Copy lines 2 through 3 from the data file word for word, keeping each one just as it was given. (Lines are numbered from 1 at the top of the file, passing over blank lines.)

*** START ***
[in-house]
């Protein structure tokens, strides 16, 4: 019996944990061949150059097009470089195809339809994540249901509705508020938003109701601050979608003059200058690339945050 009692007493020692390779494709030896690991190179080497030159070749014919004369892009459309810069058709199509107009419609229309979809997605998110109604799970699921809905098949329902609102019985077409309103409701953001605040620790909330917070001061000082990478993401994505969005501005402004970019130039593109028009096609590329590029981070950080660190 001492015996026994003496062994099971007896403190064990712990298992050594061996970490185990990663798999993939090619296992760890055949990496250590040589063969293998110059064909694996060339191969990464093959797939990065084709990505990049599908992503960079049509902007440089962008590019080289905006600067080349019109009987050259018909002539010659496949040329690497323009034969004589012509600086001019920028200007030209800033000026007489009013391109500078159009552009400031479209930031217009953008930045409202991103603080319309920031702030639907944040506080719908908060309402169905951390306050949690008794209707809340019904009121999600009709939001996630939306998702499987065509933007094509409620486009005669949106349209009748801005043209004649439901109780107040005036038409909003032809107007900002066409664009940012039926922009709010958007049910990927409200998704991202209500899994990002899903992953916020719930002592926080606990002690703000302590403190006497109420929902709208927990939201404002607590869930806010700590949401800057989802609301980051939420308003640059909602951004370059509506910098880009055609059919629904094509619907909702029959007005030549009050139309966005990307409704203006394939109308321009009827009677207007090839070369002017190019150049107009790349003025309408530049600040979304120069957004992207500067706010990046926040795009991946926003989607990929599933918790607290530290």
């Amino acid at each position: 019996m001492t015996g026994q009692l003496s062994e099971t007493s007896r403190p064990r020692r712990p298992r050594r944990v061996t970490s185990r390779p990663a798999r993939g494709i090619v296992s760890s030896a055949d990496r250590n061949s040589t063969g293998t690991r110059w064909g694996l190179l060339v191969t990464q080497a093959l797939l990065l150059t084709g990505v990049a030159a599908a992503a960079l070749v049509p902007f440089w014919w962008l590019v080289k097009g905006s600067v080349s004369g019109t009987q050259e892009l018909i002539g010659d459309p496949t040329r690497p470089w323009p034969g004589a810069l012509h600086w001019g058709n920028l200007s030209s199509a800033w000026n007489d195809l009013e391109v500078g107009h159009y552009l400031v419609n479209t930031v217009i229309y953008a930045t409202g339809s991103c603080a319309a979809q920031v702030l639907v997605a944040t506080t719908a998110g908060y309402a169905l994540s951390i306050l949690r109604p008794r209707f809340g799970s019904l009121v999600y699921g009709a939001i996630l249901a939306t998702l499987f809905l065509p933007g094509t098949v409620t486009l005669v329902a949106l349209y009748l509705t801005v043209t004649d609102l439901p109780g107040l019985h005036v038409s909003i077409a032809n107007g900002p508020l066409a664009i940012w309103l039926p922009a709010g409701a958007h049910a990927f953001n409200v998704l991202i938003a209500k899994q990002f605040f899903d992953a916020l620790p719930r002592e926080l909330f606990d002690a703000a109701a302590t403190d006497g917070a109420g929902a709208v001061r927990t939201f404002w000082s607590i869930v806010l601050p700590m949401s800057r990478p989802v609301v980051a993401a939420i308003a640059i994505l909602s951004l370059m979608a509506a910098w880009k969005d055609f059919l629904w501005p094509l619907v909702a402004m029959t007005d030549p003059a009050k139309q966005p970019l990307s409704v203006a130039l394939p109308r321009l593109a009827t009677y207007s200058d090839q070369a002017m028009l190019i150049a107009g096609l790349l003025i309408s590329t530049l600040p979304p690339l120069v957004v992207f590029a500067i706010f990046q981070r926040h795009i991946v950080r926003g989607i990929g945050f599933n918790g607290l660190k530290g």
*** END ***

């Protein structure tokens, strides 16, 4: 019996944990061949150059097009470089195809339809994540249901509705508020938003109701601050979608003059200058690339945050 009692007493020692390779494709030896690991190179080497030159070749014919004369892009459309810069058709199509107009419609229309979809997605998110109604799970699921809905098949329902609102019985077409309103409701953001605040620790909330917070001061000082990478993401994505969005501005402004970019130039593109028009096609590329590029981070950080660190 001492015996026994003496062994099971007896403190064990712990298992050594061996970490185990990663798999993939090619296992760890055949990496250590040589063969293998110059064909694996060339191969990464093959797939990065084709990505990049599908992503960079049509902007440089962008590019080289905006600067080349019109009987050259018909002539010659496949040329690497323009034969004589012509600086001019920028200007030209800033000026007489009013391109500078159009552009400031479209930031217009953008930045409202991103603080319309920031702030639907944040506080719908908060309402169905951390306050949690008794209707809340019904009121999600009709939001996630939306998702499987065509933007094509409620486009005669949106349209009748801005043209004649439901109780107040005036038409909003032809107007900002066409664009940012039926922009709010958007049910990927409200998704991202209500899994990002899903992953916020719930002592926080606990002690703000302590403190006497109420929902709208927990939201404002607590869930806010700590949401800057989802609301980051939420308003640059909602951004370059509506910098880009055609059919629904094509619907909702029959007005030549009050139309966005990307409704203006394939109308321009009827009677207007090839070369002017190019150049107009790349003025309408530049600040979304120069957004992207500067706010990046926040795009991946926003989607990929599933918790607290530290």
């Amino acid at each position: 019996m001492t015996g026994q009692l003496s062994e099971t007493s007896r403190p064990r020692r712990p298992r050594r944990v061996t970490s185990r390779p990663a798999r993939g494709i090619v296992s760890s030896a055949d990496r250590n061949s040589t063969g293998t690991r110059w064909g694996l190179l060339v191969t990464q080497a093959l797939l990065l150059t084709g990505v990049a030159a599908a992503a960079l070749v049509p902007f440089w014919w962008l590019v080289k097009g905006s600067v080349s004369g019109t009987q050259e892009l018909i002539g010659d459309p496949t040329r690497p470089w323009p034969g004589a810069l012509h600086w001019g058709n920028l200007s030209s199509a800033w000026n007489d195809l009013e391109v500078g107009h159009y552009l400031v419609n479209t930031v217009i229309y953008a930045t409202g339809s991103c603080a319309a979809q920031v702030l639907v997605a944040t506080t719908a998110g908060y309402a169905l994540s951390i306050l949690r109604p008794r209707f809340g799970s019904l009121v999600y699921g009709a939001i996630l249901a939306t998702l499987f809905l065509p933007g094509t098949v409620t486009l005669v329902a949106l349209y009748l509705t801005v043209t004649d609102l439901p109780g107040l019985h005036v038409s909003i077409a032809n107007g900002p508020l066409a664009i940012w309103l039926p922009a709010g409701a958007h049910a990927f953001n409200v998704l991202i938003a209500k899994q990002f605040f899903d992953a916020l620790p719930r002592e926080l909330f606990d002690a703000a109701a302590t403190d006497g917070a109420g929902a709208v001061r927990t939201f404002w000082s607590i869930v806010l601050p700590m949401s800057r990478p989802v609301v980051a993401a939420i308003a640059i994505l909602s951004l370059m979608a509506a910098w880009k969005d055609f059919l629904w501005p094509l619907v909702a402004m029959t007005d030549p003059a009050k139309q966005p970019l990307s409704v203006a130039l394939p109308r321009l593109a009827t009677y207007s200058d090839q070369a002017m028009l190019i150049a107009g096609l790349l003025i309408s590329t530049l600040p979304p690339l120069v957004v992207f590029a500067i706010f990046q981070r926040h795009i991946v950080r926003g989607i990929g945050f599933n918790g607290l660190k530290g």